After a drink on the terrace and a turn round the grounds, we put away an excellent two-course Sunday dinner; Hubcap chose ham hock terrine followed by baked salmon, while I went for the vegetarian option of baked Brie wedges and a walnut and red wine nut roast; the portions didn’t look massive but proved to be so filling we couldn’t finish all the veg, and neither of us had room for dessert.

We rounded things off with a drink in the cosy oak-panelled bar, then went up to our room – where, as usual, all our problems began. For a treat, Hubcap had upgraded us from the Sunday special offer room to a much larger one with an almost equally huge bathroom, whereas we’d probably have been better off stuck away in a little garret at the back. Instead, our luxurious billet was at the front, facing the road, near the main entrance and directly above the kitchen.

On the middle floor – bedroom on right, bathroom on left, drain and extractor fan in between!

For most people, this wouldn’t matter. For us, it was a disaster. We’re so used to our Memoryfoam mattress in a chilly, pitch-dark, silent room that we struggle to sleep in other surroundings, however palatial. Hotels are almost always far too hot for us, so our first actions were, as usual, to turn off the radiators, fling the windows wide where we could, and swap the inevitable Arctic-rated duvet for our own wafer-thin summer weight, (yes, we really are sad enough to take our own bedding to 4-star hotels). Of course, open windows mean noise – in this case, the hum of a kitchen extractor fan until late, accompanied by the all-night drip-drip of water from some condenser unit trickling into a drain directly below, and torturing Hubcap, who couldn’t wear his ear-plugs for long due to an inner-ear infection. I could wear mine, not that it made much difference – I was still too hot and uncomfortable, and at 3.30 am I gave it up as a bad job, made a cuppa and went to read in the bathroom.

This latest in a long string of disappointing, virtually sleepless hotel nights left us both feeling rubbish, completely unrested, and aching from the previous day’s exertions, (I’d also spent the night wrestling leg-cramps, which I often suffer when I’ve been on my feet for long periods). Fit for nothing more, we could only hobble round the adjacent Roman fort earthworks and briefly around Old Malton before calling it quits – a real anti-climax when we’d planned to spend more time exploring, then return to the Old Stone Trough at Kirkham for lunch, and perhaps take in another site on the way home.

So we’ve decided that this 14th Anniversary Adventure will be a watershed: the last of its kind. No more wasting money on nights in hotels where we never sleep well, if at all. Short term, we’ll do day-trips only, lunching and/or dining in lovely places and coming home to our own bed, (which will please Henry Wowler, who dislikes being left unattended). Then in a couple of years, as we ease down further into retirement, we’ll buy a nice camper van so we can go away for longer and take our own bed with us!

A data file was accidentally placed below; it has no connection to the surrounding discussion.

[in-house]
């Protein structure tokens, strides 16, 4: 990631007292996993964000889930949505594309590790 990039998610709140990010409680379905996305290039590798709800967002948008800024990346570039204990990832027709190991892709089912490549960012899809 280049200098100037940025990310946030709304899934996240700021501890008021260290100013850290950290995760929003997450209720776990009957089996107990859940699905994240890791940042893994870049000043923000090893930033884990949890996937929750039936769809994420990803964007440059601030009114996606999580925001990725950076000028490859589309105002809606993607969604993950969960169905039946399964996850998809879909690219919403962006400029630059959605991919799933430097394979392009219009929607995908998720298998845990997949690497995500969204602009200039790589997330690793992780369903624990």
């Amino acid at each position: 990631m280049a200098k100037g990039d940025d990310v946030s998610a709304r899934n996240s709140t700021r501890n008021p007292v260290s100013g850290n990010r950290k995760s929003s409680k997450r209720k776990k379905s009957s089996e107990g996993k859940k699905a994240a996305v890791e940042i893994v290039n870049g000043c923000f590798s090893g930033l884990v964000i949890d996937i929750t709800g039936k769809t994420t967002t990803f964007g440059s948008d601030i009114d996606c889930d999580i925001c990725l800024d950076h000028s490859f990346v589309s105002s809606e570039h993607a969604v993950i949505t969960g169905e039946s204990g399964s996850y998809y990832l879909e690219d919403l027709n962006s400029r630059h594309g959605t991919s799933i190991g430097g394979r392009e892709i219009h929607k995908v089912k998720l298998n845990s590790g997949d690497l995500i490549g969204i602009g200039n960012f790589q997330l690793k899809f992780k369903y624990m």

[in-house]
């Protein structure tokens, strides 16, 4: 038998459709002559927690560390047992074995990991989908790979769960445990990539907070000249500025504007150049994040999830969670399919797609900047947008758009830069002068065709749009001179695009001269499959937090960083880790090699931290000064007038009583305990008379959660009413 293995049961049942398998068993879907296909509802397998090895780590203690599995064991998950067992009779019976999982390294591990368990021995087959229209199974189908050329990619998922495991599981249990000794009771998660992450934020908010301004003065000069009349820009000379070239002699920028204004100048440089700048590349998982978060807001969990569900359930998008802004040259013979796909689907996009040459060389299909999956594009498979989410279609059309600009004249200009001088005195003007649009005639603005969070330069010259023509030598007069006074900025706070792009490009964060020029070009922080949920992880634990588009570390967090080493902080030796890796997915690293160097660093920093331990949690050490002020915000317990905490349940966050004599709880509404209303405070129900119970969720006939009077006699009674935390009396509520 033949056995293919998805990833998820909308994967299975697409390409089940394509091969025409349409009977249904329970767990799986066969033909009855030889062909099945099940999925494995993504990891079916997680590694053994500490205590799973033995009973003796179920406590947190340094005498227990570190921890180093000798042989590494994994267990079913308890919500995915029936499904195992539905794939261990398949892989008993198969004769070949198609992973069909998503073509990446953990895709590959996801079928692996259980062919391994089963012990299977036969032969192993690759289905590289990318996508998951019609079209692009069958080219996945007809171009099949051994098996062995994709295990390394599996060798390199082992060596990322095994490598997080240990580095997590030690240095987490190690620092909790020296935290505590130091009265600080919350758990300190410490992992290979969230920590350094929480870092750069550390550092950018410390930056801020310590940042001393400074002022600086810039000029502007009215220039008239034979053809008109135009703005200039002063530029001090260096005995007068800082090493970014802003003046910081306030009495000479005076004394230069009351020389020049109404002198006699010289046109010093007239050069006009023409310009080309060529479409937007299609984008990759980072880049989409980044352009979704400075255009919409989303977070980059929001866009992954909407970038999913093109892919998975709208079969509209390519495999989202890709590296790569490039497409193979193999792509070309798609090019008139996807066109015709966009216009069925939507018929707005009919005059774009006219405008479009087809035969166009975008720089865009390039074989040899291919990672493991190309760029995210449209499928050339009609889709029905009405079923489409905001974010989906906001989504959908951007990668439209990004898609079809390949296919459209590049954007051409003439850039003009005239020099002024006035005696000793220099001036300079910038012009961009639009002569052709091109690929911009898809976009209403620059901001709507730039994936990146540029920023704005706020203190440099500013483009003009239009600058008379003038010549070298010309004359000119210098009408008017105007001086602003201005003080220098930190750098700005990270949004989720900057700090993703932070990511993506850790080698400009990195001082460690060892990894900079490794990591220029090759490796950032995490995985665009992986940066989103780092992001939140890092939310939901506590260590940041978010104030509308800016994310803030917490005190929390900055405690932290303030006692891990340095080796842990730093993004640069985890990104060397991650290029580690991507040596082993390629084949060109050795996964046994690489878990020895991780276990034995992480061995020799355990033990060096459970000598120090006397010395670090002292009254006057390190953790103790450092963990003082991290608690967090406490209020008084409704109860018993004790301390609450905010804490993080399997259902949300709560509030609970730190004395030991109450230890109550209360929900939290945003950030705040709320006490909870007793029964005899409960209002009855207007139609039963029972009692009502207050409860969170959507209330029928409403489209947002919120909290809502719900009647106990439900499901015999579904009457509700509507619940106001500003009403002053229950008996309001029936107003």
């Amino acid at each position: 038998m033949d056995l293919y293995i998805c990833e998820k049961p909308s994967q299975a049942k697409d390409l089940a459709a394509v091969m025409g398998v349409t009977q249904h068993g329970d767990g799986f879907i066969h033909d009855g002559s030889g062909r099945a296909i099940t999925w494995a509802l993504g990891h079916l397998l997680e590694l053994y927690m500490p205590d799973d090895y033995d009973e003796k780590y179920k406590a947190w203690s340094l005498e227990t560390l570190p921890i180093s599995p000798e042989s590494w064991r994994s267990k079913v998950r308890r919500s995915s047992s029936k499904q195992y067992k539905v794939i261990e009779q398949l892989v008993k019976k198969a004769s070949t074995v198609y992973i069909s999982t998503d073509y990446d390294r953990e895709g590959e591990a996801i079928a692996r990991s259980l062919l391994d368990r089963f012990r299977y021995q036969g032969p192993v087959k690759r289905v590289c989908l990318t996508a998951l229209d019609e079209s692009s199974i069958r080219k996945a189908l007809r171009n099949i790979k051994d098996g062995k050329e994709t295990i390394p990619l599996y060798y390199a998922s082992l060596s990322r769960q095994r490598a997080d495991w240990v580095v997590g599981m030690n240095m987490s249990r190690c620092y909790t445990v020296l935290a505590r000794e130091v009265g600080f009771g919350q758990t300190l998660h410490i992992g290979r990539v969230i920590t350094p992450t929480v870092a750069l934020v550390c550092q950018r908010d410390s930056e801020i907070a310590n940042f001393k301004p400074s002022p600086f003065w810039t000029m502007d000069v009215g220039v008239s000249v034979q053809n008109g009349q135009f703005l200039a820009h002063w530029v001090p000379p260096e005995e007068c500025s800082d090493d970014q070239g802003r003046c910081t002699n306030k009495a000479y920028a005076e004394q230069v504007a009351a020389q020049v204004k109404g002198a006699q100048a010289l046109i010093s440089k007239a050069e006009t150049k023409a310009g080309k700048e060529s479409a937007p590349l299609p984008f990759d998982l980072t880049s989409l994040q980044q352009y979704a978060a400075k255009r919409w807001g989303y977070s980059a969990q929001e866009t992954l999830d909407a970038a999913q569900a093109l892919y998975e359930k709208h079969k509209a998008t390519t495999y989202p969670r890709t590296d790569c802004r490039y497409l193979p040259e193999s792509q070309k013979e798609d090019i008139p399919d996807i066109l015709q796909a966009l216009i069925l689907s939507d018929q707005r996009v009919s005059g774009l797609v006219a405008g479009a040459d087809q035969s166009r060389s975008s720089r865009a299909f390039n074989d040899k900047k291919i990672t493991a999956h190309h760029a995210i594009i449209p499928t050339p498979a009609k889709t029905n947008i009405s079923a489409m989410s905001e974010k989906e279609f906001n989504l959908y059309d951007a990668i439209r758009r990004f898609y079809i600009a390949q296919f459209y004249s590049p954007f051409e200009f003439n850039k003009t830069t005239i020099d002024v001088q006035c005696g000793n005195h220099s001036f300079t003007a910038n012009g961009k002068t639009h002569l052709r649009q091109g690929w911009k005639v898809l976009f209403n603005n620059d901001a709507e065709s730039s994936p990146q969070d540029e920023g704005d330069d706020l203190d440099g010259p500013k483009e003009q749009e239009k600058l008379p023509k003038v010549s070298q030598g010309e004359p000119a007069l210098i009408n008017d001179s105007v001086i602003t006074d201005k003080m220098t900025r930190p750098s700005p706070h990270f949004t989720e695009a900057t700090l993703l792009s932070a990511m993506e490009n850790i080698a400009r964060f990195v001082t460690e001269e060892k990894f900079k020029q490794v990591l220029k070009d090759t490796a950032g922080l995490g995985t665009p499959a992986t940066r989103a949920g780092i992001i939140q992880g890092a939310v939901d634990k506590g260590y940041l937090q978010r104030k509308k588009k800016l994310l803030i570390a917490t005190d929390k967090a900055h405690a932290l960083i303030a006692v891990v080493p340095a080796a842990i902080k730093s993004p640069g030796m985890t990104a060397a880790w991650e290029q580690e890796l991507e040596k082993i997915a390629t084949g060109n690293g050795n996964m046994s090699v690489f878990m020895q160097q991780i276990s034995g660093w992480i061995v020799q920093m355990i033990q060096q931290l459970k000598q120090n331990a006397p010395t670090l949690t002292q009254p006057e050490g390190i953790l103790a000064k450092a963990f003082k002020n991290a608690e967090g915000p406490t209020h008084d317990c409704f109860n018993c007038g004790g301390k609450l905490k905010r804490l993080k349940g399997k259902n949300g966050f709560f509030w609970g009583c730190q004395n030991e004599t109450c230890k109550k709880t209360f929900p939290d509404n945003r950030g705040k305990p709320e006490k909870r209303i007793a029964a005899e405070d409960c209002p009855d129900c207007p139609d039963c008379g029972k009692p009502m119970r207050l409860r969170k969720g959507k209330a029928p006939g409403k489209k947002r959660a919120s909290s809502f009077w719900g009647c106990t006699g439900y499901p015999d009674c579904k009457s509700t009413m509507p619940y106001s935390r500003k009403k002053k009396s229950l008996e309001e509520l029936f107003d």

Carole Buckley Edwards, 29th March 1961 – 7th May 2021

For all old girls of Cleethorpes Girls Grammar School, fans of the Grimsby Guitars, music pupils, staff and students at Grimsby College, and all family and friends unable to attend Carole’s memorial service at Grimsby Central Hall on Tuesday 25th May, here’s a transcript of my eulogy:

We all have our own stories to tell of the unique and indomitable Carole Buckley Edwards; and as we remember and celebrate her life, I’d like to share mine with you. I hope you’ll enjoy hearing it as much as I enjoyed living it with her.

I first met Carole in 1972 at Clee Girls’ Grammar School, sitting on my right across an aisle on the front row of Form 1A (purely due to our surname initials, not academic qualities or naughtiness!). As I got to know her, I was a little awed by her accomplishments: already a competent guitarist, she also played violin in the school orchestra as well as the recorder we all learned. She may have told you the ghastly tale of our school concert, eagerly anticipated by 1A because we thought we had an unbeatable programme to win the first year prize: a silly play I’d written, an hilarious Keystone Cops sketch performed as a film clip in slow-mo, fast-forward and normal speed, and a mandatory song as grand finale. We chose ‘Lemon Tree’ (very pretty), accompanied by Carole on guitar – but when she struck the first chords, it had gone out of tune! Cue faltering voices and sidelong looks of horror. Time and shame have blotted out whether she stopped to re-tune or we just soldiered on. Either way, I’m sure it cost 1A the prize – and what no-one knew until I finally confessed at our school reunion in 2017 was that it was All My Fault for idly toying with one of the tuning knobs while her guitar was propped next to me. (When I realised, I desperately tried to put it back as before – sadly to no avail).